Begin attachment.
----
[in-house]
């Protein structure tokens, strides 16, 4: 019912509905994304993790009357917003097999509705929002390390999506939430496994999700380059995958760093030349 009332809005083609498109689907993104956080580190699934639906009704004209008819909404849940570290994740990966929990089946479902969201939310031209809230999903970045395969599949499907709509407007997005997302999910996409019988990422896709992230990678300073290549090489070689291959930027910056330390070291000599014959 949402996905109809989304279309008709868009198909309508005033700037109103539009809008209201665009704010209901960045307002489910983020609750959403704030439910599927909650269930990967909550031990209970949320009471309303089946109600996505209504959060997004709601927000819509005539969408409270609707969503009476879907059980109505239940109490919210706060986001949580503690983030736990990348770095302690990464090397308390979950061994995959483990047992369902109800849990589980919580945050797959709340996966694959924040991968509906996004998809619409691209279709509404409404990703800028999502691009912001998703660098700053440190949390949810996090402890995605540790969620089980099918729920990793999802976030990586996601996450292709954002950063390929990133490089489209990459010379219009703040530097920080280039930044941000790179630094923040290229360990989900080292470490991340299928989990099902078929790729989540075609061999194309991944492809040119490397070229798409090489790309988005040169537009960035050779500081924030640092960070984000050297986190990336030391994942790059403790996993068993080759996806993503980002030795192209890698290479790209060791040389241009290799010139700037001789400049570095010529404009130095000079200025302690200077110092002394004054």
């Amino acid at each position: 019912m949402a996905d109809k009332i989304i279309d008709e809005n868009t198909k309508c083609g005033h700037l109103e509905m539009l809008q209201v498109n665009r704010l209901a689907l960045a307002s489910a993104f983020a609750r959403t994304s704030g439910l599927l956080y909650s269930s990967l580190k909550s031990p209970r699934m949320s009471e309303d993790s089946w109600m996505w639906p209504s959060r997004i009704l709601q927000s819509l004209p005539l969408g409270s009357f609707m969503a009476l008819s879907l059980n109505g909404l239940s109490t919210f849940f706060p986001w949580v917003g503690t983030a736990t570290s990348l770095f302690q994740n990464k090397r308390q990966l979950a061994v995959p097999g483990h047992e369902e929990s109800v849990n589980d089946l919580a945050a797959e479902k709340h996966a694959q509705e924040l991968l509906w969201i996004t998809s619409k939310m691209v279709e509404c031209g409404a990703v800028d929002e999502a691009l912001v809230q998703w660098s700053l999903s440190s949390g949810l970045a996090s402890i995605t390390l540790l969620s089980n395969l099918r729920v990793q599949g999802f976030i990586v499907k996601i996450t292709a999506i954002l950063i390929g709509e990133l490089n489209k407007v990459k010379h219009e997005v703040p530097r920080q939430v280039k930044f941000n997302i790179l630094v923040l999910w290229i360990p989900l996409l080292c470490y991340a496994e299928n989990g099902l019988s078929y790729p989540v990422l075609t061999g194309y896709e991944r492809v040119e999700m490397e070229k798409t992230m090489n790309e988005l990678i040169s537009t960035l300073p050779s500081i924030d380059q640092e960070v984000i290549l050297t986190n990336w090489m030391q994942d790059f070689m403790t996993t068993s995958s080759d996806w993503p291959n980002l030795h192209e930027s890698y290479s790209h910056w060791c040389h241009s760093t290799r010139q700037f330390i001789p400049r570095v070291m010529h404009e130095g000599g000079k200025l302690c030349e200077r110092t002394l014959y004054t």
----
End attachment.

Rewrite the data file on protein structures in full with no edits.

[in-house]
């Protein structure tokens, strides 16, 4: 019912509905994304993790009357917003097999509705929002390390999506939430496994999700380059995958760093030349 009332809005083609498109689907993104956080580190699934639906009704004209008819909404849940570290994740990966929990089946479902969201939310031209809230999903970045395969599949499907709509407007997005997302999910996409019988990422896709992230990678300073290549090489070689291959930027910056330390070291000599014959 949402996905109809989304279309008709868009198909309508005033700037109103539009809008209201665009704010209901960045307002489910983020609750959403704030439910599927909650269930990967909550031990209970949320009471309303089946109600996505209504959060997004709601927000819509005539969408409270609707969503009476879907059980109505239940109490919210706060986001949580503690983030736990990348770095302690990464090397308390979950061994995959483990047992369902109800849990589980919580945050797959709340996966694959924040991968509906996004998809619409691209279709509404409404990703800028999502691009912001998703660098700053440190949390949810996090402890995605540790969620089980099918729920990793999802976030990586996601996450292709954002950063390929990133490089489209990459010379219009703040530097920080280039930044941000790179630094923040290229360990989900080292470490991340299928989990099902078929790729989540075609061999194309991944492809040119490397070229798409090489790309988005040169537009960035050779500081924030640092960070984000050297986190990336030391994942790059403790996993068993080759996806993503980002030795192209890698290479790209060791040389241009290799010139700037001789400049570095010529404009130095000079200025302690200077110092002394004054």
């Amino acid at each position: 019912m949402a996905d109809k009332i989304i279309d008709e809005n868009t198909k309508c083609g005033h700037l109103e509905m539009l809008q209201v498109n665009r704010l209901a689907l960045a307002s489910a993104f983020a609750r959403t994304s704030g439910l599927l956080y909650s269930s990967l580190k909550s031990p209970r699934m949320s009471e309303d993790s089946w109600m996505w639906p209504s959060r997004i009704l709601q927000s819509l004209p005539l969408g409270s009357f609707m969503a009476l008819s879907l059980n109505g909404l239940s109490t919210f849940f706060p986001w949580v917003g503690t983030a736990t570290s990348l770095f302690q994740n990464k090397r308390q990966l979950a061994v995959p097999g483990h047992e369902e929990s109800v849990n589980d089946l919580a945050a797959e479902k709340h996966a694959q509705e924040l991968l509906w969201i996004t998809s619409k939310m691209v279709e509404c031209g409404a990703v800028d929002e999502a691009l912001v809230q998703w660098s700053l999903s440190s949390g949810l970045a996090s402890i995605t390390l540790l969620s089980n395969l099918r729920v990793q599949g999802f976030i990586v499907k996601i996450t292709a999506i954002l950063i390929g709509e990133l490089n489209k407007v990459k010379h219009e997005v703040p530097r920080q939430v280039k930044f941000n997302i790179l630094v923040l999910w290229i360990p989900l996409l080292c470490y991340a496994e299928n989990g099902l019988s078929y790729p989540v990422l075609t061999g194309y896709e991944r492809v040119e999700m490397e070229k798409t992230m090489n790309e988005l990678i040169s537009t960035l300073p050779s500081i924030d380059q640092e960070v984000i290549l050297t986190n990336w090489m030391q994942d790059f070689m403790t996993t068993s995958s080759d996806w993503p291959n980002l030795h192209e930027s890698y290479s790209h910056w060791c040389h241009s760093t290799r010139q700037f330390i001789p400049r570095v070291m010529h404009e130095g000599g000079k200025l302690c030349e200077r110092t002394l014959y004054t």